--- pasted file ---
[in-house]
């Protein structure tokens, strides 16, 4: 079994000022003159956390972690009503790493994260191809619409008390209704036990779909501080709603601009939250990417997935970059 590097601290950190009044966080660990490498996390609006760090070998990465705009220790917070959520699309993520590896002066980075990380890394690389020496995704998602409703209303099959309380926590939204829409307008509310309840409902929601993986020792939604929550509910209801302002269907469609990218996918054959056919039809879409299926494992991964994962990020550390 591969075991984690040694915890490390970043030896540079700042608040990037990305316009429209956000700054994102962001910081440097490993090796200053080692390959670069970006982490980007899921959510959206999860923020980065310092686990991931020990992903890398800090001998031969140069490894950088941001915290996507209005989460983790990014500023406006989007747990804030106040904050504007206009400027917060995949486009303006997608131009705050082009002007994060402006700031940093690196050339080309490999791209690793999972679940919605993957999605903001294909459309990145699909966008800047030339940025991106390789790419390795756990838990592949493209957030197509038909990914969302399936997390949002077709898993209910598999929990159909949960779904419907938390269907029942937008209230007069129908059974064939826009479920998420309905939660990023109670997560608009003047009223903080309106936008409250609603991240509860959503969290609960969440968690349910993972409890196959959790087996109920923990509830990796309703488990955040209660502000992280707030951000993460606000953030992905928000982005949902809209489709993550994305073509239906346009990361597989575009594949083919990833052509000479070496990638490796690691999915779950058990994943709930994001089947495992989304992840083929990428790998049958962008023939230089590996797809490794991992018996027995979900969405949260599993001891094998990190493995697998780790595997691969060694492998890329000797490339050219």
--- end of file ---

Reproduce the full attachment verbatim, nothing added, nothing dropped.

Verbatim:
[in-house]
């Protein structure tokens, strides 16, 4: 079994000022003159956390972690009503790493994260191809619409008390209704036990779909501080709603601009939250990417997935970059 590097601290950190009044966080660990490498996390609006760090070998990465705009220790917070959520699309993520590896002066980075990380890394690389020496995704998602409703209303099959309380926590939204829409307008509310309840409902929601993986020792939604929550509910209801302002269907469609990218996918054959056919039809879409299926494992991964994962990020550390 591969075991984690040694915890490390970043030896540079700042608040990037990305316009429209956000700054994102962001910081440097490993090796200053080692390959670069970006982490980007899921959510959206999860923020980065310092686990991931020990992903890398800090001998031969140069490894950088941001915290996507209005989460983790990014500023406006989007747990804030106040904050504007206009400027917060995949486009303006997608131009705050082009002007994060402006700031940093690196050339080309490999791209690793999972679940919605993957999605903001294909459309990145699909966008800047030339940025991106390789790419390795756990838990592949493209957030197509038909990914969302399936997390949002077709898993209910598999929990159909949960779904419907938390269907029942937008209230007069129908059974064939826009479920998420309905939660990023109670997560608009003047009223903080309106936008409250609603991240509860959503969290609960969440968690349910993972409890196959959790087996109920923990509830990796309703488990955040209660502000992280707030951000993460606000953030992905928000982005949902809209489709993550994305073509239906346009990361597989575009594949083919990833052509000479070496990638490796690691999915779950058990994943709930994001089947495992989304992840083929990428790998049958962008023939230089590996797809490794991992018996027995979900969405949260599993001891094998990190493995697998780790595997691969060694492998890329000797490339050219």